artillery

[ ahr-til-uh-ree ]
/ ɑrˈtɪl ə ri /

noun

mounted projectile-firing guns or missile launchers, mobile or stationary, light or heavy, as distinguished from small arms.
the troops or the branch of an army concerned with the use and service of such weapons.
the science that treats of the use of such weapons.

Nearby words

  1. artificialize,
  2. artificially,
  3. artigas,
  4. artigas, josé gervasio,
  5. artillerist,
  6. artillery plant,
  7. artilleryman,
  8. artio-,
  9. artiodactyl,
  10. artisan

Origin of artillery

1350–1400; Middle English artil(le)rie, artelry, art(u)ry armaments, ballistic engines < Anglo-French, Middle French artillerie, equivalent to Old French artill(ier) to equip, arm, alteration, by association with art art1, of atill(i)er to set in order, put on armor (< Vulgar Latin *apticulāre, derivative of Latin aptāre to put on (armor, ornaments, etc.; see adapt); -i- for expected -ei- perhaps by association with atirier; see attire) + -erie -ery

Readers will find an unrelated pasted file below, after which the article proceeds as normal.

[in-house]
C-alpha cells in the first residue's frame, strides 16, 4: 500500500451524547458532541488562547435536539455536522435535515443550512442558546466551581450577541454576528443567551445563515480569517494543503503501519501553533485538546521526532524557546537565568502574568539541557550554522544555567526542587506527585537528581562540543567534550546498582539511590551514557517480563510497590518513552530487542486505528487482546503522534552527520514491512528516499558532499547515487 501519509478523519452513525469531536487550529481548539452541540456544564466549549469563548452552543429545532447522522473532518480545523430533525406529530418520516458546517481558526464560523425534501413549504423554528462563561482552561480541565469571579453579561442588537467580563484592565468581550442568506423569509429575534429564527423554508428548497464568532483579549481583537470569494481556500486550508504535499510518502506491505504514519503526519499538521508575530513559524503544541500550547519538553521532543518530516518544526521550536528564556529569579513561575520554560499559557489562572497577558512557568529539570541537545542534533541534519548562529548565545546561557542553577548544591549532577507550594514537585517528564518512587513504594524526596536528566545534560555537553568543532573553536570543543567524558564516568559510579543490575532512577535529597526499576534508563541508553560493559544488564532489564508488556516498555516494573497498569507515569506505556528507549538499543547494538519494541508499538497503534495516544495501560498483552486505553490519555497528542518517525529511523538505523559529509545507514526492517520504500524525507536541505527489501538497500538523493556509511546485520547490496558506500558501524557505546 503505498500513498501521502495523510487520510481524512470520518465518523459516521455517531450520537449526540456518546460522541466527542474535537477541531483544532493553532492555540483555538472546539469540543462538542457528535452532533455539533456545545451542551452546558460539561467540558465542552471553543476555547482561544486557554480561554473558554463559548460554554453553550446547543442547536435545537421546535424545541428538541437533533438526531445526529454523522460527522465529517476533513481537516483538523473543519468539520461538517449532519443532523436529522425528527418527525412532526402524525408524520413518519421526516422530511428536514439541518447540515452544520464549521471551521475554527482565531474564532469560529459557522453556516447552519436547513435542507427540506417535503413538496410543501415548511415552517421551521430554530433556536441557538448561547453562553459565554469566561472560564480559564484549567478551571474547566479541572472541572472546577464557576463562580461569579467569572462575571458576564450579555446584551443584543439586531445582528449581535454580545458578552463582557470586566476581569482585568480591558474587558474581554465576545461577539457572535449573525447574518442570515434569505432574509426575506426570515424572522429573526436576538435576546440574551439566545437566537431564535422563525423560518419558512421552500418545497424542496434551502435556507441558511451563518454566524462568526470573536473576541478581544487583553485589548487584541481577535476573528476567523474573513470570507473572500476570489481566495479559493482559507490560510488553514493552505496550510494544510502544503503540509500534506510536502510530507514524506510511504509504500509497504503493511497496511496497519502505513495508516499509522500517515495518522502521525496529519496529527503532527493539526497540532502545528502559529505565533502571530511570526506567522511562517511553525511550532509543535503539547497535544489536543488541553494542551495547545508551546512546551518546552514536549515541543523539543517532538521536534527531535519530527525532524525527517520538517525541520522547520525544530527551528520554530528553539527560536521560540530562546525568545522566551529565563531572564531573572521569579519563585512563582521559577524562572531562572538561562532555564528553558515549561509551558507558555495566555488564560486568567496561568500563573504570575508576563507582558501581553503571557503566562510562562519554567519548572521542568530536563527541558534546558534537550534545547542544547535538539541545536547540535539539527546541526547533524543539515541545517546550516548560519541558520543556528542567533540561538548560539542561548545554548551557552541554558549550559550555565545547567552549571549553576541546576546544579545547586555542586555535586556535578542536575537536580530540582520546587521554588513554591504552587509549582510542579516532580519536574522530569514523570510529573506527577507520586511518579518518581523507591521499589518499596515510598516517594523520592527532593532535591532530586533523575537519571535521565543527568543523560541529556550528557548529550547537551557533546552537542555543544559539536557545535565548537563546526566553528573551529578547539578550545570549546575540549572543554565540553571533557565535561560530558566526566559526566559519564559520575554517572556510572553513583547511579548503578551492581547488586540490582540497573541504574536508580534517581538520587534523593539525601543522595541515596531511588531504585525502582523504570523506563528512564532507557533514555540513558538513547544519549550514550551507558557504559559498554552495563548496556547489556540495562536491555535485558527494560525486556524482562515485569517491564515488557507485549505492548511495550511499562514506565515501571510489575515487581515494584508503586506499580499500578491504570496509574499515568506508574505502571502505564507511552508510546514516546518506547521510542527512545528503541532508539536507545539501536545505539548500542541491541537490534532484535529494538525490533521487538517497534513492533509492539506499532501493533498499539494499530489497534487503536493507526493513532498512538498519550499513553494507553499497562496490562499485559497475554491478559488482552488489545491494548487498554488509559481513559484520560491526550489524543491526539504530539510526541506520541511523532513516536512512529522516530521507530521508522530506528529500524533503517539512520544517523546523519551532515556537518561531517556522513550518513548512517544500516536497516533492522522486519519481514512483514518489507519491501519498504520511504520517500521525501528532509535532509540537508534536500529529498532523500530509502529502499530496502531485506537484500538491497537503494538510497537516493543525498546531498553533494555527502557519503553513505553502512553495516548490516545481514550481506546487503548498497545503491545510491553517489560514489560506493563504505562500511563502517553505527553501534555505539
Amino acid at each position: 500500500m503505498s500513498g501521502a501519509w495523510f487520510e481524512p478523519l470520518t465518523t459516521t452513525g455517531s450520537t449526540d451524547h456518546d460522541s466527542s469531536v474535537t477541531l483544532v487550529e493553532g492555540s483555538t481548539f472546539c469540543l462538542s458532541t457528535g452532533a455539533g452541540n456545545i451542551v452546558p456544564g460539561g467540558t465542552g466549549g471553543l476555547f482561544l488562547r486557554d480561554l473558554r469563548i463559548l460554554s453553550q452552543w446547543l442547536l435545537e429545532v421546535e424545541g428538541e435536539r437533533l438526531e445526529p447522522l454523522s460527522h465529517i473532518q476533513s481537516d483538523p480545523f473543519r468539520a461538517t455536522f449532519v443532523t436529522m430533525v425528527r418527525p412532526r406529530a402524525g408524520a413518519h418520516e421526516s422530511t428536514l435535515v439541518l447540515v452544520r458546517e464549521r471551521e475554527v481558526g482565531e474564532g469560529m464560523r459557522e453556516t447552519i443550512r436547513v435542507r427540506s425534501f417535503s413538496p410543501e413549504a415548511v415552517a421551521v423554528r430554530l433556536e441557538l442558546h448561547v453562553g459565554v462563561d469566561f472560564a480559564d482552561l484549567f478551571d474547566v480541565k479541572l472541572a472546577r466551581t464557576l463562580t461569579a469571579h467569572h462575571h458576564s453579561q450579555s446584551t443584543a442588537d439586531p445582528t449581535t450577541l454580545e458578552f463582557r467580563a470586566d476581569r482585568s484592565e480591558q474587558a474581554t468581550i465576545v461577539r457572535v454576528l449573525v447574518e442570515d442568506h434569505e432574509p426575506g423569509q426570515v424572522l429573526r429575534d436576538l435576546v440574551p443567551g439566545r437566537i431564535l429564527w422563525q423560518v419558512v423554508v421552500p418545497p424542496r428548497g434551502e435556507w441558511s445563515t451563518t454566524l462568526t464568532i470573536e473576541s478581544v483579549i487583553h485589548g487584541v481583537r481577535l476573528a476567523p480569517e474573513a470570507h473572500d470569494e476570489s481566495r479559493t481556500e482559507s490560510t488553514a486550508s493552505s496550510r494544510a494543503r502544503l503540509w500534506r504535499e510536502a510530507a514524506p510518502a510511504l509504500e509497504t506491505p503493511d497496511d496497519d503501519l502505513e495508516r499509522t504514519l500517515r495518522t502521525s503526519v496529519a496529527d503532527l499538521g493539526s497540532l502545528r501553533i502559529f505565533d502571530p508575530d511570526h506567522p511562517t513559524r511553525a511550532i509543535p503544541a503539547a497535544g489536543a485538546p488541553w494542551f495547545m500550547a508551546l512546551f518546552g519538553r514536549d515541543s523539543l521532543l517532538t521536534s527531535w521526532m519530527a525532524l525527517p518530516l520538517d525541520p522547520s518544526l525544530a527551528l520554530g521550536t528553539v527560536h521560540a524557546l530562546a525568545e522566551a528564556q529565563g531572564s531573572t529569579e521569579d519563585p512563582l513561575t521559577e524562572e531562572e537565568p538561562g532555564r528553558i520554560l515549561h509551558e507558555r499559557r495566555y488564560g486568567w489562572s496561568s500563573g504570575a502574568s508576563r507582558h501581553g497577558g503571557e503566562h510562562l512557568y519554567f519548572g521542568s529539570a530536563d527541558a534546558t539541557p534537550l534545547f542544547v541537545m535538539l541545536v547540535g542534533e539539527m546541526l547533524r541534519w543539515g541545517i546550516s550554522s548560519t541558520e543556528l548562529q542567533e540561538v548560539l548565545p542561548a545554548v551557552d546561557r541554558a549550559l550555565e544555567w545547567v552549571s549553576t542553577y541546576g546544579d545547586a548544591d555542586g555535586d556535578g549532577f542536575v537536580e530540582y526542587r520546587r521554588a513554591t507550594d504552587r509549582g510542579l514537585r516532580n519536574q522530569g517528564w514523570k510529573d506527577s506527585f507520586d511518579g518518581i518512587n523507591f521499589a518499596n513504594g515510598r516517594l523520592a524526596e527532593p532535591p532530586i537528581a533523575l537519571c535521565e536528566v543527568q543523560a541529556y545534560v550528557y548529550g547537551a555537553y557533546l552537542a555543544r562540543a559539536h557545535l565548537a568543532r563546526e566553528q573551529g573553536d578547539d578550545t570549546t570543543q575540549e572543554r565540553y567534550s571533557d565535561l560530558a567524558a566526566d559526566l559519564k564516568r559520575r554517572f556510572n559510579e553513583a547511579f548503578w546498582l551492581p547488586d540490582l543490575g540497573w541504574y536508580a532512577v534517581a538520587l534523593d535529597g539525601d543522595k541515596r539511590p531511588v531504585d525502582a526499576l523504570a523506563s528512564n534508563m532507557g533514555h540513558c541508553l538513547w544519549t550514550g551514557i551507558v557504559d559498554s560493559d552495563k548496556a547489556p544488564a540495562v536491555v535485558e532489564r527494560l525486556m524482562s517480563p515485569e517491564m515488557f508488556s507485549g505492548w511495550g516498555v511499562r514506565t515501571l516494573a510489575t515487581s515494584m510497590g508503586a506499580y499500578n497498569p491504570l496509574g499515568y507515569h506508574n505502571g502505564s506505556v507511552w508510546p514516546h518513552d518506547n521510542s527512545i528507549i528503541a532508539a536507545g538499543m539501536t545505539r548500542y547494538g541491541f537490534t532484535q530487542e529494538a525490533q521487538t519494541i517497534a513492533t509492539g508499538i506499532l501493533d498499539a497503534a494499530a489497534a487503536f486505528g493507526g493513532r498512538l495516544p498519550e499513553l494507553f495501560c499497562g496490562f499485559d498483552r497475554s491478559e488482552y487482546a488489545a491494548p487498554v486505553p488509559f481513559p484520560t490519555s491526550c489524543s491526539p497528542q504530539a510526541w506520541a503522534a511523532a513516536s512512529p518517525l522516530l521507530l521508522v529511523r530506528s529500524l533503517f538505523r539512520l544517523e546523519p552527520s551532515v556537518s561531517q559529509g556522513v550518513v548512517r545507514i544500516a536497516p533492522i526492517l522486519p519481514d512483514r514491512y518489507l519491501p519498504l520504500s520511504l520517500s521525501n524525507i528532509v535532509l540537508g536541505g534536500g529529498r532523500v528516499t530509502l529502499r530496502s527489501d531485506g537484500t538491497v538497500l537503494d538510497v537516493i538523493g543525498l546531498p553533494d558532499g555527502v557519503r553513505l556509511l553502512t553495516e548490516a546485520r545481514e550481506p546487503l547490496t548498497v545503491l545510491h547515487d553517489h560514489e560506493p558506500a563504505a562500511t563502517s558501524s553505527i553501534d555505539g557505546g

Dictionary.com Unabridged Based on the Random House Unabridged Dictionary, © Random House, Inc. 2019

Examples from the Web for artillery


British Dictionary definitions for artillery

artillery

/ (ɑːˈtɪlərɪ) /

noun

guns, cannon, howitzers, mortars, etc, of calibre greater than 20 mm
troops or military units specializing in using such guns
the science dealing with the use of guns
devices for discharging heavy missiles, such as catapults or slings

Word Origin for artillery

C14: from Old French artillerie, from artillier to equip with weapons, of uncertain origin

Collins English Dictionary - Complete & Unabridged 2012 Digital Edition © William Collins Sons & Co. Ltd. 1979, 1986 © HarperCollins Publishers 1998, 2000, 2003, 2005, 2006, 2007, 2009, 2012

Word Origin and History for artillery

artillery

n.

late 14c., "warlike munitions," from Anglo-French artillerie, Old French artillerie (14c.), from artillier "to provide with engines of war" (13c.), which probably is from Medieval Latin articulum "art, skill," diminutive of Latin ars (genitive artis) "art." But some would connect it with Latin articulum "joint," and still others with Old French atillier "to equip," altered by influence of arte. Sense of "engines for discharging missiles" (catapults, slings, bows, etc.) is from late 15c.; that of "ordnance, large guns" is from 1530s.

Online Etymology Dictionary, © 2010 Douglas Harper